Years of research have shown that transient students suffer from lower achievement,
more behavior problems, and issues with engagement – with every issue worsening each
time a student switches schools. At the same time, high rates of transience in elementary
schools can disrupt classroom environments and lessen learning for all students. Yet the
rates of highly mobile students are increasing, especially in urban areas and suburban
edge cities, where one out of five third graders has moved twice since beginning
According to research conducted by Donna Sanderson and published in Education,
students who switch elementary schools often display gaps in their education, negative
attitudes toward school, and weak basic skills – three issues that not only hold back the
students themselves, but also take time from others in the classroom.
Highly transient students can be a challenge for the administration and teachers alike;
however, there are some steps that can ease the transition for new students while at the
same time increasing transient student achievement.
Get their history. Transient students often lack thorough school records – records
that could include information regarding learning disabilities, reading and math
levels, behavioral problems, and even important medical issues. Without this
educational history, it is difficult to know each child’s needs or how each child
will affect his or her new classroom. Information from parents will be an
invaluable resource when the child enrolls, and short assessment tests can help
Give them a student buddy. Assigning a learning partner to a new transient
student can combat both the academic and behavioral challenges that these new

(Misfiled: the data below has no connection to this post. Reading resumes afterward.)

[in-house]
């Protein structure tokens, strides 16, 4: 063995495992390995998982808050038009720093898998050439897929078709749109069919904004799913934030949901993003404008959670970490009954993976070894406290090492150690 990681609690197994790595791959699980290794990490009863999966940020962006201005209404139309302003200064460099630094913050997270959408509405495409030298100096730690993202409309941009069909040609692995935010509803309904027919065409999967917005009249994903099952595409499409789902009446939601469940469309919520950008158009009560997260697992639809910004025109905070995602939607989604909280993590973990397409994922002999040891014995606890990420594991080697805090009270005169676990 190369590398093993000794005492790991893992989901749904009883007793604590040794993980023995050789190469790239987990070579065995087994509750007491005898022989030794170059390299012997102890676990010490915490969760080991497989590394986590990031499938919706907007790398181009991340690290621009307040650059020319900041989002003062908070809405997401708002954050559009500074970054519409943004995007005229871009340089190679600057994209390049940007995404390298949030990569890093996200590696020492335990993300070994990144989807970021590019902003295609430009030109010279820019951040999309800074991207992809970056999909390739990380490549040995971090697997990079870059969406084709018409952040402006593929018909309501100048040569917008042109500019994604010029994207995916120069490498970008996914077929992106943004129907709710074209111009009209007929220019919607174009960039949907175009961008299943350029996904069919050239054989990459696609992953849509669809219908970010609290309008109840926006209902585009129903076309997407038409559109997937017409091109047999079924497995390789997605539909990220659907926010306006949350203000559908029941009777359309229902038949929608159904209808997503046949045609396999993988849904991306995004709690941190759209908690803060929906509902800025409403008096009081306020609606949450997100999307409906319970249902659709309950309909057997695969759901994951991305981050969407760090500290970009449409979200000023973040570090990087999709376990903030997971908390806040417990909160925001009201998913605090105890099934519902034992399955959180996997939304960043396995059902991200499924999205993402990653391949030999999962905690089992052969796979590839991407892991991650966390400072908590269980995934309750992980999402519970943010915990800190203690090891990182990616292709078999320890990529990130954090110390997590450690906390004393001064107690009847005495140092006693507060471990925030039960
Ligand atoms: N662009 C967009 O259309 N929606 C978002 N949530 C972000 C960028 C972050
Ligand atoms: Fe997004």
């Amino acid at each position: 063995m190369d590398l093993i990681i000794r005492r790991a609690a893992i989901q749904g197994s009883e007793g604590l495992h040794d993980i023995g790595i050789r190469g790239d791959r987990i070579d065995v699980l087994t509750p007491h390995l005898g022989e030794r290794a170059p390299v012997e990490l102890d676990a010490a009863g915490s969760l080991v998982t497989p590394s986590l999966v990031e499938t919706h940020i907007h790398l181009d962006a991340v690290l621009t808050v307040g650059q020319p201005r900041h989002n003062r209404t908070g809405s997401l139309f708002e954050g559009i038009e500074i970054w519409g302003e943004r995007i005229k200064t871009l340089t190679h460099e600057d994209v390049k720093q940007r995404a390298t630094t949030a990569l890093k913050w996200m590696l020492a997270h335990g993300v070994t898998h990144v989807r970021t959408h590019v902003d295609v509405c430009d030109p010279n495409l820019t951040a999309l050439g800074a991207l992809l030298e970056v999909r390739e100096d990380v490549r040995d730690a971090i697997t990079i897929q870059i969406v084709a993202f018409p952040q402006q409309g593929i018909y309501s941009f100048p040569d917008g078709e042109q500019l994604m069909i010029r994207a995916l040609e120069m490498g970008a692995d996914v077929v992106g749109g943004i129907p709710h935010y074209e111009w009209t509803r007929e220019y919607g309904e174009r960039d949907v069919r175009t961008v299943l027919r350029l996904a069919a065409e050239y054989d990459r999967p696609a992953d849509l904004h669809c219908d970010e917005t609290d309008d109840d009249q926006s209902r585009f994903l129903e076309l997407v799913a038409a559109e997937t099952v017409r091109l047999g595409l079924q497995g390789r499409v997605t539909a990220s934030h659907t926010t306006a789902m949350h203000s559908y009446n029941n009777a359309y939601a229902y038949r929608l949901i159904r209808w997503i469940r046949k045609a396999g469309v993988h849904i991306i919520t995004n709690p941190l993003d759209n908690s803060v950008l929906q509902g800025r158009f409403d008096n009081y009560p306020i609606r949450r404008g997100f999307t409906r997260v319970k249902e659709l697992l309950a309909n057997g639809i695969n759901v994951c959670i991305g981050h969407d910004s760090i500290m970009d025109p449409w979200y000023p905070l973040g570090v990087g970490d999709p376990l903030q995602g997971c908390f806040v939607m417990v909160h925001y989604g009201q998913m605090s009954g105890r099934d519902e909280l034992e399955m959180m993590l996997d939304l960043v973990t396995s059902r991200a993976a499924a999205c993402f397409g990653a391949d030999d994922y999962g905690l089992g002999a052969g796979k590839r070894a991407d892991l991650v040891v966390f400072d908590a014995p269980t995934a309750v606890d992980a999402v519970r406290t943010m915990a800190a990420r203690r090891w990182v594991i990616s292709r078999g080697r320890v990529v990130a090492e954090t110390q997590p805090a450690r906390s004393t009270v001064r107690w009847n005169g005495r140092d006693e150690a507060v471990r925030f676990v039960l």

students face. Buddies help can fill in some learning gaps that stall overall
classroom learning while also helping the student understand and assimilate into
the social aspects of the classroom. At the same time, teaching a new student will
help reinforce learning for the other buddy.
Use other human resources. In addition to a student buddy, utilize other helpers
in the school – such as student teachers, classroom aides, social workers, guidance
counselors, and therapists. Extra individual attention is key to engaging these
transient students, who often feel that getting to know individuals or forming
attachments may lead to heartache during the next move – and individual
attention can help pinpoint the specific leaning gaps and underlying behavior
issues that may be overlooked in a general classroom setting.
Pay attention to classroom organization and climate. It is easier for transient
students to disengage if they are at the back of the room, or if they are unfamiliar
with the classroom’s schedule, rituals, and rules. Place transient students near to
the teacher and mix classroom instruction with group seating and group learning.
If highly mobile students feel that they are part of the classroom physically, they
are more likely to feel welcomed, assimilate, and ultimately achieve.